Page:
Australian and New Zealand stocks fell as American lawmakers struggled over an accord to raise the nation’s debt limit and restore government operations.
With the U.S.’s borrowing authority set to lapse Oct. 17, Senate leaders in Washington sought a pact to avert a default and re-open the government. Senate Majority Leader Harry Reid was negotiating with Minority Leader Mitch McConnell after talks between President Barack Obama and House Speaker John Boehner broke down. Chinese exports unexpectedly fell in September, data Oct. 12 showed. China and India are set to issue inflation reports for last month today.
“Time is beginning to run out for getting any agreed legislation through before the Oct. 17 lapse in the government’s borrowing authority,” Sharon Zollner, senior economist in Wellington at ANZ Bank New Zealand Ltd., wrote in a client note today.
Japanese and Hong Kong markets are closed today for holidays, while the U.S. bond market is shut for the Columbus Day holiday.
Australia’s dollar lost 0.4 percent to 94.34 U.S. cents, while the New Zealand currency was little changed at 83.19 U.S. cents.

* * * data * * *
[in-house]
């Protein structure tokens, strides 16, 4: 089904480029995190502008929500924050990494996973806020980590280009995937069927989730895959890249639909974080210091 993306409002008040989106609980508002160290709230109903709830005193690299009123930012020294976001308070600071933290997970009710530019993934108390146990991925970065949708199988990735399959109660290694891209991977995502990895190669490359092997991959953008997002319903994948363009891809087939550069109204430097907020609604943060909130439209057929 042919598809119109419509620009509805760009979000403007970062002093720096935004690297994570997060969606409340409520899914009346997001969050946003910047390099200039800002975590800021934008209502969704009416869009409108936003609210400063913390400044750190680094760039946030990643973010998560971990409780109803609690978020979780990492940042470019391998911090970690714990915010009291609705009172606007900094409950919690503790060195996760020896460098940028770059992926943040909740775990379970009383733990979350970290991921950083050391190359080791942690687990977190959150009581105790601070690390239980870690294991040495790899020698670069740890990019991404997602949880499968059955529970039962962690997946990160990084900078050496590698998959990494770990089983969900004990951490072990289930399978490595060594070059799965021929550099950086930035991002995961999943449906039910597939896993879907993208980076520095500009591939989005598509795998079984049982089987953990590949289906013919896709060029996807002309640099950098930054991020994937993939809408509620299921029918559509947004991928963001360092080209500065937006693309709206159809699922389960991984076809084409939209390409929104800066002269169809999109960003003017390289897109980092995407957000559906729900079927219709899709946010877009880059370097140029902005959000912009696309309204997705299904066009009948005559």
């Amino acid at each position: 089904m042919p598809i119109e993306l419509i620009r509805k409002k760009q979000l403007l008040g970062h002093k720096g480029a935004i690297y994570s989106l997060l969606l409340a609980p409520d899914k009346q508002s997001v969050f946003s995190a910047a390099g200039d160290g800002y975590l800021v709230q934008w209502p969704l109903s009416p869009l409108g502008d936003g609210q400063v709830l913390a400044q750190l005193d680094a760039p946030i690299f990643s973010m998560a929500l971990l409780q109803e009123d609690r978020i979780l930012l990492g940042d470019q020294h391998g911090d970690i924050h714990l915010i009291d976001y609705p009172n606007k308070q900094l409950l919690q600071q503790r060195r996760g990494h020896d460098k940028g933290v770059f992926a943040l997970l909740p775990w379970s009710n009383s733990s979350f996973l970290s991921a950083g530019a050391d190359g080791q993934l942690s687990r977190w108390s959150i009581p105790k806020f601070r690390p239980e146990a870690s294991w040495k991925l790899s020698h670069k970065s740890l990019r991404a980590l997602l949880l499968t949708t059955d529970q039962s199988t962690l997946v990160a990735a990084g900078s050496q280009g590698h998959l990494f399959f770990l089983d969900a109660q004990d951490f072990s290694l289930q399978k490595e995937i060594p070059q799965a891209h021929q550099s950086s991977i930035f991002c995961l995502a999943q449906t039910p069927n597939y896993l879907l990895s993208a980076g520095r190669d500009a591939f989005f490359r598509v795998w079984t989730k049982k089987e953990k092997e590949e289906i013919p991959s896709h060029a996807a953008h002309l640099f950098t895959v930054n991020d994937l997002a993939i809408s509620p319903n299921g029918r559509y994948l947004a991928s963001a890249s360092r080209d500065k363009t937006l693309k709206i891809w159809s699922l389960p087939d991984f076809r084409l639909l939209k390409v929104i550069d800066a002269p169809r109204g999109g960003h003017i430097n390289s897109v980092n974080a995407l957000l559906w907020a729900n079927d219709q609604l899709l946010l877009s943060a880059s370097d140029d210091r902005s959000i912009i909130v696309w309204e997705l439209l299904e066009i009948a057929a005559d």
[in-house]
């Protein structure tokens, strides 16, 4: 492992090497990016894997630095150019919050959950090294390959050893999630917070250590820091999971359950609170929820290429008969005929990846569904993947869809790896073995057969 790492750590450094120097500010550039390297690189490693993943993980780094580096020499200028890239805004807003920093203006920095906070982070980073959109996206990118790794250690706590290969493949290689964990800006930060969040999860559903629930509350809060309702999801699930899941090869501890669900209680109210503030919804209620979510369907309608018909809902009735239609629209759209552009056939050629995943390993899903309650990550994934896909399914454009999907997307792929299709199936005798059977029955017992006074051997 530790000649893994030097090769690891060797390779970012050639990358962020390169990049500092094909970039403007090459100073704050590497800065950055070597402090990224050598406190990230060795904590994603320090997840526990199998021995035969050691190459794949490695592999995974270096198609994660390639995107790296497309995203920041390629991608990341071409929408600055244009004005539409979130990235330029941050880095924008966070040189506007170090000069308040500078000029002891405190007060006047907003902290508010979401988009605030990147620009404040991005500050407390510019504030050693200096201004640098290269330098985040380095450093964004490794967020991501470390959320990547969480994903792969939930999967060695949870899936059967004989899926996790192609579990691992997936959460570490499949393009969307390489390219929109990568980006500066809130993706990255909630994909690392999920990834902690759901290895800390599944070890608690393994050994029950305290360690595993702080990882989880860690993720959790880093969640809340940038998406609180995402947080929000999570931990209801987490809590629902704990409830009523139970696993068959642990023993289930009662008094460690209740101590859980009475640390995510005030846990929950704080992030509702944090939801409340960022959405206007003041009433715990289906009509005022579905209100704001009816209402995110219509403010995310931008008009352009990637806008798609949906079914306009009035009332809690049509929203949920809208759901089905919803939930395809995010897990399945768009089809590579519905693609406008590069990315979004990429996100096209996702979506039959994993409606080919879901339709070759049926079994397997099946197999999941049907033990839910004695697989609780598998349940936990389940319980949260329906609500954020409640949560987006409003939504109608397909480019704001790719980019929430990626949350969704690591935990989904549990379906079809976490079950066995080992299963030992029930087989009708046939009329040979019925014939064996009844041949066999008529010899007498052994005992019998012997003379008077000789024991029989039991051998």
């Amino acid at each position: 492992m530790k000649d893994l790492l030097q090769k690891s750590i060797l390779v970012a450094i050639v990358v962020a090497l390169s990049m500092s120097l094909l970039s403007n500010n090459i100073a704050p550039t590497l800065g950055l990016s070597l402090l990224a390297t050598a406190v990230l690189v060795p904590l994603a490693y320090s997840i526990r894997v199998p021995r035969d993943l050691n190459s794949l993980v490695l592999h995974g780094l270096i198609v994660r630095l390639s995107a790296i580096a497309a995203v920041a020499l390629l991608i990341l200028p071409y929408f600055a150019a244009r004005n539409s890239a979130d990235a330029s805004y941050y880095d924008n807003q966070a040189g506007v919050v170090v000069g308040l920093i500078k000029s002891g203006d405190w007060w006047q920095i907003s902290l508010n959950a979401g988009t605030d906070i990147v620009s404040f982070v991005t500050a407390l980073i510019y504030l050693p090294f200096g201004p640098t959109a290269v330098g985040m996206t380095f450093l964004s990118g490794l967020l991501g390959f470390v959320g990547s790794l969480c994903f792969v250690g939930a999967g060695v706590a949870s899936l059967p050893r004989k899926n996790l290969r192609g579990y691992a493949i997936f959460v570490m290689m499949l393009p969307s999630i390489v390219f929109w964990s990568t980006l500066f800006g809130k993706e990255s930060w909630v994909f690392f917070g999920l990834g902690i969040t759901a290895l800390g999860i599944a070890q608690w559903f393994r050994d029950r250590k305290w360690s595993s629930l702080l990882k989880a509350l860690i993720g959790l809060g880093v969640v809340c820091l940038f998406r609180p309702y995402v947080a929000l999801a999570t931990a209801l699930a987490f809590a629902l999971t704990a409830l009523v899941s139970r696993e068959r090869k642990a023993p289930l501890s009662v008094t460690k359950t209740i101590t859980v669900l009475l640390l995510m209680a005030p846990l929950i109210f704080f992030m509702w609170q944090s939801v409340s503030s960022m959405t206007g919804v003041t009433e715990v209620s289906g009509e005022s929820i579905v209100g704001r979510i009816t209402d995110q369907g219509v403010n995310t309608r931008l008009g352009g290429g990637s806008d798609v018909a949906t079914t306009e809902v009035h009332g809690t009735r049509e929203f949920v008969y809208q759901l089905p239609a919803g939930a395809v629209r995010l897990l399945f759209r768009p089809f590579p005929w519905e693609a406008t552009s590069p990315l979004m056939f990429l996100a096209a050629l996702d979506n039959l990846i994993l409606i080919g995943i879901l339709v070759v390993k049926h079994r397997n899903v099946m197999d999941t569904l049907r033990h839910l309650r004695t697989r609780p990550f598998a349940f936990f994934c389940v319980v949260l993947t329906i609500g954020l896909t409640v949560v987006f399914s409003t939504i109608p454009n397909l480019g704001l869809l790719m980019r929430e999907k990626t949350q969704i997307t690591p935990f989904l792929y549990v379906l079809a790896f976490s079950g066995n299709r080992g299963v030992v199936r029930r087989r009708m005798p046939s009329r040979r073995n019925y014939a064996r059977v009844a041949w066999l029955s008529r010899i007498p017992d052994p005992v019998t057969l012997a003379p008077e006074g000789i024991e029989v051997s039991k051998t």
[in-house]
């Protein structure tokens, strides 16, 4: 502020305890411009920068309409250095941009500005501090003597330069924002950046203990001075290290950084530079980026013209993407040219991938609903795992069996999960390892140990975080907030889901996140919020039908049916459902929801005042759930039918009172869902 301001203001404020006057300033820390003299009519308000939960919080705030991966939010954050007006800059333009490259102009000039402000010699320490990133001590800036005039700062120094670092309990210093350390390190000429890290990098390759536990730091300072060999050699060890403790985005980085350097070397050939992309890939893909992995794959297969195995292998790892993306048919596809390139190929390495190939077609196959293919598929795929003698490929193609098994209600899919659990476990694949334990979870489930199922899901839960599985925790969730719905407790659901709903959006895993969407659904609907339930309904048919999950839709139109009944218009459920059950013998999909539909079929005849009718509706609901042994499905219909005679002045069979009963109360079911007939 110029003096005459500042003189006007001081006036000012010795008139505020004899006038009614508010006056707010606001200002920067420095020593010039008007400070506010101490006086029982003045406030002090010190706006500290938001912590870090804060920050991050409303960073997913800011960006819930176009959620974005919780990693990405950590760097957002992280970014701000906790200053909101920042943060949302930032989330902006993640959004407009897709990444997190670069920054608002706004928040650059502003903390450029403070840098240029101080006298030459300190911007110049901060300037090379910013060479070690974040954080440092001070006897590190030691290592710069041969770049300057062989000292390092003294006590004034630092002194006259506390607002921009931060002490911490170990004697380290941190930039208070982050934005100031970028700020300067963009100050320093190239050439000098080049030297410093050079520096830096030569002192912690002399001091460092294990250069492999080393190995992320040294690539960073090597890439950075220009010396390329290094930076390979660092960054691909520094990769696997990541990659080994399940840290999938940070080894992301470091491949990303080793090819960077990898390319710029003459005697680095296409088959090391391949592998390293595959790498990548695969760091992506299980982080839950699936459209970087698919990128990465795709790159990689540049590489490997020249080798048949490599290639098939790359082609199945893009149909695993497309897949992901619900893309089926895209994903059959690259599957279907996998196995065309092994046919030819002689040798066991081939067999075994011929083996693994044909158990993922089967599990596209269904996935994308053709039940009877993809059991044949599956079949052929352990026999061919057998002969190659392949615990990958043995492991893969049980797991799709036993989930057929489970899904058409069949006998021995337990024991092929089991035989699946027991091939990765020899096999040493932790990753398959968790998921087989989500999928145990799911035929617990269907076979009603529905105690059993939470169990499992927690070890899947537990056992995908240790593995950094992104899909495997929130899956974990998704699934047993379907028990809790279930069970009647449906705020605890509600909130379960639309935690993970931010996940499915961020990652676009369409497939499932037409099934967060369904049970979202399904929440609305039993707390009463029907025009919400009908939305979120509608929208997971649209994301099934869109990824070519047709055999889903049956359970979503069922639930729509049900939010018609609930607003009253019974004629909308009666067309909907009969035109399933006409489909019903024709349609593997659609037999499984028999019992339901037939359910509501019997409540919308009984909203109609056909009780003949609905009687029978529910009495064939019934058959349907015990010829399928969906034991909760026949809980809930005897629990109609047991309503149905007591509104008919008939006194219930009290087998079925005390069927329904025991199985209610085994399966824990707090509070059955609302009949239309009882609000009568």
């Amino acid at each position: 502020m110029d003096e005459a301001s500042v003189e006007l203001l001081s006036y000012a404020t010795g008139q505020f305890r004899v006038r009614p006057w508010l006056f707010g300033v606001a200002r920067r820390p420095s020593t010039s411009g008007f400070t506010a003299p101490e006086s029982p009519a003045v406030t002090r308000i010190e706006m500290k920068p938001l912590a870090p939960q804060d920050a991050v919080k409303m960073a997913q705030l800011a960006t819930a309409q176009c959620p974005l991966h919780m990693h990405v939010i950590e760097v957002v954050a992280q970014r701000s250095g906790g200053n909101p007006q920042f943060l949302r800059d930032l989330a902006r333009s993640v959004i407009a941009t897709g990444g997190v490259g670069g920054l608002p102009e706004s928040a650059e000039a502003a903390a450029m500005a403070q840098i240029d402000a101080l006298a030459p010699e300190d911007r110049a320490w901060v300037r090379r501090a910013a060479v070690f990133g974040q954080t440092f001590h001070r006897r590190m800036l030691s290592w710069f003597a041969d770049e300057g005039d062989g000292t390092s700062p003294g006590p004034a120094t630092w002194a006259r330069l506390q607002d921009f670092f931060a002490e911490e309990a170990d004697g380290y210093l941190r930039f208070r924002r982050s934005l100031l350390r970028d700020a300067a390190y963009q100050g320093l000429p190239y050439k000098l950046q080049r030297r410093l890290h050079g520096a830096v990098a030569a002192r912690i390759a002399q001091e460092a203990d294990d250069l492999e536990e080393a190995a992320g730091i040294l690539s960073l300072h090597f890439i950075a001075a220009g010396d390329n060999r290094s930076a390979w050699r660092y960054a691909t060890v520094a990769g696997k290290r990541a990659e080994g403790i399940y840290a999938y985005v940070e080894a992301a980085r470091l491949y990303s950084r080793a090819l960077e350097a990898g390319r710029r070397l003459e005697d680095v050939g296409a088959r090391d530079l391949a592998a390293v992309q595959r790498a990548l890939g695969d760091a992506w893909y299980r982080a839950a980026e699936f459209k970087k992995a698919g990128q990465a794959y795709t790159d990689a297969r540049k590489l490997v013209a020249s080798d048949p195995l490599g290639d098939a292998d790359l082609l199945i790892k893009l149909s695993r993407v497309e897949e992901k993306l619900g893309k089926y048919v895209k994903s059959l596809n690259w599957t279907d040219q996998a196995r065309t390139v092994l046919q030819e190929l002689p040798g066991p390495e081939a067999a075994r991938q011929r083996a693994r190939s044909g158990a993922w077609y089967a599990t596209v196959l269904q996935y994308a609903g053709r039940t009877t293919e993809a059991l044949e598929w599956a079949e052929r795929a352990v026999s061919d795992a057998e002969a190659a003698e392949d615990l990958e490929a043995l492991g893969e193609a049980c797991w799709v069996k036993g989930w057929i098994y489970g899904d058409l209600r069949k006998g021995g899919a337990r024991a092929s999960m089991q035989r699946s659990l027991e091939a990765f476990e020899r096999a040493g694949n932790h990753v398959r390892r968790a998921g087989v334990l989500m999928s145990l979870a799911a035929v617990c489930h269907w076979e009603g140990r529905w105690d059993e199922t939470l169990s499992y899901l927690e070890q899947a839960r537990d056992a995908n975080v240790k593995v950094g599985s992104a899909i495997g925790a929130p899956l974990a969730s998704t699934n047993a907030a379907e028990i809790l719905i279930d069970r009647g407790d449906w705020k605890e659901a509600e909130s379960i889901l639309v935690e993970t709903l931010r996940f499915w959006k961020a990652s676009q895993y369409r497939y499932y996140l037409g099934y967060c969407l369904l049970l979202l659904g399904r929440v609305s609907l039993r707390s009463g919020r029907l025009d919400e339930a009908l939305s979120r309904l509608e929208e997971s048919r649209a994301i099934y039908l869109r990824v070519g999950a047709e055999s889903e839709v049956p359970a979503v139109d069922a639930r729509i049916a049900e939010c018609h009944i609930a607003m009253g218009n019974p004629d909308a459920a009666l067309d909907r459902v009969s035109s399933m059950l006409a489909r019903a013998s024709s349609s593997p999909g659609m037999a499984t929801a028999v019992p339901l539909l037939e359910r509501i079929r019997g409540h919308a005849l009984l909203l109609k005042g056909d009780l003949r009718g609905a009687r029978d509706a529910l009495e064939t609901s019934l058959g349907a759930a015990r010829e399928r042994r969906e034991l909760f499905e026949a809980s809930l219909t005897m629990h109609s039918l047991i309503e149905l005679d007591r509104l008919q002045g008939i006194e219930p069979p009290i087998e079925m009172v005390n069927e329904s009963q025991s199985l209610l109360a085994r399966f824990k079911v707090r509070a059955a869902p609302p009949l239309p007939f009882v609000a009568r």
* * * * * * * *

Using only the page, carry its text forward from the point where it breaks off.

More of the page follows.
The MSCI Asia Pacific Index climbed 1.3 percent last week amid optimism U.S. lawmakers were moving closer to resolving the debt impasse. The gauge traded at 13.6 times estimated earnings on Oct. 11, compared with 15.4 for the S&P 500.
Reid said he’s “in conversation” with McConnell and is “confident” Republicans will agree to end the partial government shutdown and raise the debt ceiling. McConnell said in a statement that it’s time for Democrats to support a plan, based on one drafted by Republican Susan Collins, which Reid rejected Oct. 12.
The talks are shifting away from Republican efforts to curtail Obama’s signature health-care law to rescinding a tax on medical devices to focus on the level of spending and the duration of the deficit-ceiling extension.
Obama, in a phone call with House Minority Leader Nancy Pelosi of California, “reinforced that there must be a clean debt limit increase” -- and a stopgap spending measure also free of policy add-ons -- before budget negotiations can begin, according to a White House statement.
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